Family of 5 on way to missionary training killed in crash
Jamison Pals had been driven for a decade to do overseas mission work.
Pals put his mission goals aside to marry Engel and start a family, but in the past few years the pair concluded they both could live their dreams in Japan.
They were on their way to Colorado on Sunday for a final, monthlong missionary training session when their dreams were cut short. They and their three children died on Interstate 80 in Nebraska when a semitrailer truck rear-ended their car in a construction zone, pushing it into three other passenger vehicles.
Jamison and Kathryne Pals, both 29, died along with children, 3-year-old Ezra; Violet, who was almost 2; and 2-month-old Calvin.
The couple had been living with Kathryne's parents, Gordy and Nancy Engel in Wayzata, as they prepared to depart for Japan this fall. Before that they lived in the Longfellow neighborhood of Minneapolis and, before that, in South St. Paul. Jamison was raised in Lino Lakes.
Kathryne was working as a preschool teacher early in their marriage, but Jamison had decided in his late teens that he wanted to do missionary work in Japan. As Jamison explained in his blog, Japan is "most unreached" by the Christian message of all the countries in the world.
His parents, Rick and Kathrynn Pals of Hugo, saw the young couple last weekend as they prepared to depart to Colorado.
"They were ecstatic," Rick Pals said. "Faith is what motivated them to become missionaries in Japan."
Jamison Pals most recently worked as a grant writer at Eagan-based Feed My Starving Children, a relief organization, for just over three years.
He left the nonprofit in April to prepare for the birth of Calvin and their upcoming missionary work in Asia through the organization WorldVenture. The family had been on the way to Littleton, Colo., when they were struck by the semitrailer just before 11:30 a.m. about four miles west of Brule, Neb.
The driver of the semitrailer, Tony A. Weekly, 53, of Baker, Fla., was arrested on suspicion of motor vehicle homicide following the collision, according to the Omaha World-Herald.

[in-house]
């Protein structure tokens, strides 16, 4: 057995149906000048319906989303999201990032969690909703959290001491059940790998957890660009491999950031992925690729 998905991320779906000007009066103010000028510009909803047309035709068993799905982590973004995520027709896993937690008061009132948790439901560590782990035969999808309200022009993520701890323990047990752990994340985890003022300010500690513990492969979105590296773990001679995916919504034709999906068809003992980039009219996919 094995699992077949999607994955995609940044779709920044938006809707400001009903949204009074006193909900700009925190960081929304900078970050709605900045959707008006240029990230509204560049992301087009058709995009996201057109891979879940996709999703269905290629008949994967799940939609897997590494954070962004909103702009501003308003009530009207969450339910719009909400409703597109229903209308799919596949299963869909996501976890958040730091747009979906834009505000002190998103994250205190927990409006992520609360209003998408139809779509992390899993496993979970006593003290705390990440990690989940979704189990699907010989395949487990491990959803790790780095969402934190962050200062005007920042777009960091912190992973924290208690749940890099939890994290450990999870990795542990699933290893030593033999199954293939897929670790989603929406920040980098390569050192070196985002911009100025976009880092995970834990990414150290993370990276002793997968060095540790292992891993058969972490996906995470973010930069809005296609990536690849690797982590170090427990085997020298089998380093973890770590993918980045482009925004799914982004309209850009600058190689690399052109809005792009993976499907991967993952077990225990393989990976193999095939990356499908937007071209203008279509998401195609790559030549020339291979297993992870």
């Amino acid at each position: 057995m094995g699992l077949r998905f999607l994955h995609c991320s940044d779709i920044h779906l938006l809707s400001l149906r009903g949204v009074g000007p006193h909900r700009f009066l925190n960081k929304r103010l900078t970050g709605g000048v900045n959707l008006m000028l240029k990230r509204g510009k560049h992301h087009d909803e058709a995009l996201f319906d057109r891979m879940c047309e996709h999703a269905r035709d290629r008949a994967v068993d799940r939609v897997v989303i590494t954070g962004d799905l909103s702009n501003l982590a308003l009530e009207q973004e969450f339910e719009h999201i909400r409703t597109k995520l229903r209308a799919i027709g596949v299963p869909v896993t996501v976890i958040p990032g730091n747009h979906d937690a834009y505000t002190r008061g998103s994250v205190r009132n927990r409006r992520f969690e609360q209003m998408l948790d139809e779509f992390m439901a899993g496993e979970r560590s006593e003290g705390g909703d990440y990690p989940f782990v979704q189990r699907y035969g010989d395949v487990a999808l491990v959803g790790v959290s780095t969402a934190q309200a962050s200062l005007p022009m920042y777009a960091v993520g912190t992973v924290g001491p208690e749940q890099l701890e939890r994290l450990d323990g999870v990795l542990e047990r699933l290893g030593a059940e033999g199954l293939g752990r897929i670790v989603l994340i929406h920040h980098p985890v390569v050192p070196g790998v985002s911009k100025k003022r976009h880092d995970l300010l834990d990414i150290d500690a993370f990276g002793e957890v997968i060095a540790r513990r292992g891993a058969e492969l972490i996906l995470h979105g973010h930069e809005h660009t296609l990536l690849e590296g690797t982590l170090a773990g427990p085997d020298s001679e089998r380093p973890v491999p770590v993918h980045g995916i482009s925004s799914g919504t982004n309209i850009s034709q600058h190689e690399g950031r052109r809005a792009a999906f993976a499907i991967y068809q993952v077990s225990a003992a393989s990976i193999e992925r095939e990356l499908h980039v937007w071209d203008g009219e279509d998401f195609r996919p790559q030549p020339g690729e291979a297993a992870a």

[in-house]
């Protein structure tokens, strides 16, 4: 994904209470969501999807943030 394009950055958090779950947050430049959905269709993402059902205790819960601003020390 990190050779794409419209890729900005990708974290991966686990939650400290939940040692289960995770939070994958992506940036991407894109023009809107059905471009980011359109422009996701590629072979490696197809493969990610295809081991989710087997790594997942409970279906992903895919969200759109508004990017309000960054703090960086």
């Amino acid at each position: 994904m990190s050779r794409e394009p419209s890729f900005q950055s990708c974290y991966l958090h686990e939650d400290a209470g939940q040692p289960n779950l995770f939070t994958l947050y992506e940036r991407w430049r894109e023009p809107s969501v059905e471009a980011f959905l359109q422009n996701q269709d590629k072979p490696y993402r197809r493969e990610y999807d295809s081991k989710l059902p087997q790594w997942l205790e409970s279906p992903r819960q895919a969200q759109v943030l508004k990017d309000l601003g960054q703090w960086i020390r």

Dennis Vogan, spokesman for WorldVenture, said the family was on their way to Colorado for their final training in advance of leaving for the Christ Bible Institute in Nagoya, Japan.
"They were going to be there three to four years," Vogan said. "They had done short-term work in college. They also did work with their church locally (in Minneapolis)."
Vogan called the crash "devastating ... we talked to both of their families and they are just crushed."
Bethlehem Baptist Church in Minneapolis issued a statement saying the family would be sorely missed.
"Some look at death and see a tragedy -- the tragic end of all their hopes and dreams," the statement said. "As Christians, we look death in the face and see ultimate victory."
Jamison and Kathryne Pals felt a need to minister to non-Christians in Japan and Jamison had been preparing Feed My Starving Children for his departure for about two years, said Andy Carr, a spokesman for the organization.
"Selfless is an understatement in the way they lived their lives," Carr said. "This missionary work was something that (Jamison) and Kathryne took very seriously. ... They felt very compelled and called to go and share who Christ is to the Japanese people."
Carr said he asked Jamison Pals to speak to the marketing and development team before he left Feed My Starving Children. Pals told them to have a sense of urgency about their relationship with Jesus.
"It's for a time such as this," Carr said.
Feed My Starving Children issued the following statement on Monday: "We are deeply saddened by the tragic loss of the Pals family. We are in shock but comforted to know this amazing family is now with our Lord and Savior Jesus Christ, in whom our hope is found. Our thoughts and prayers are with all of those whose lives were touched by Jamison, Kathryne and their sweet children."
The Pals chronicled their preparations for Japan and Calvin’s birth and first few weeks on their blog, “For the Joy of Japan,” at joyofjapan.org.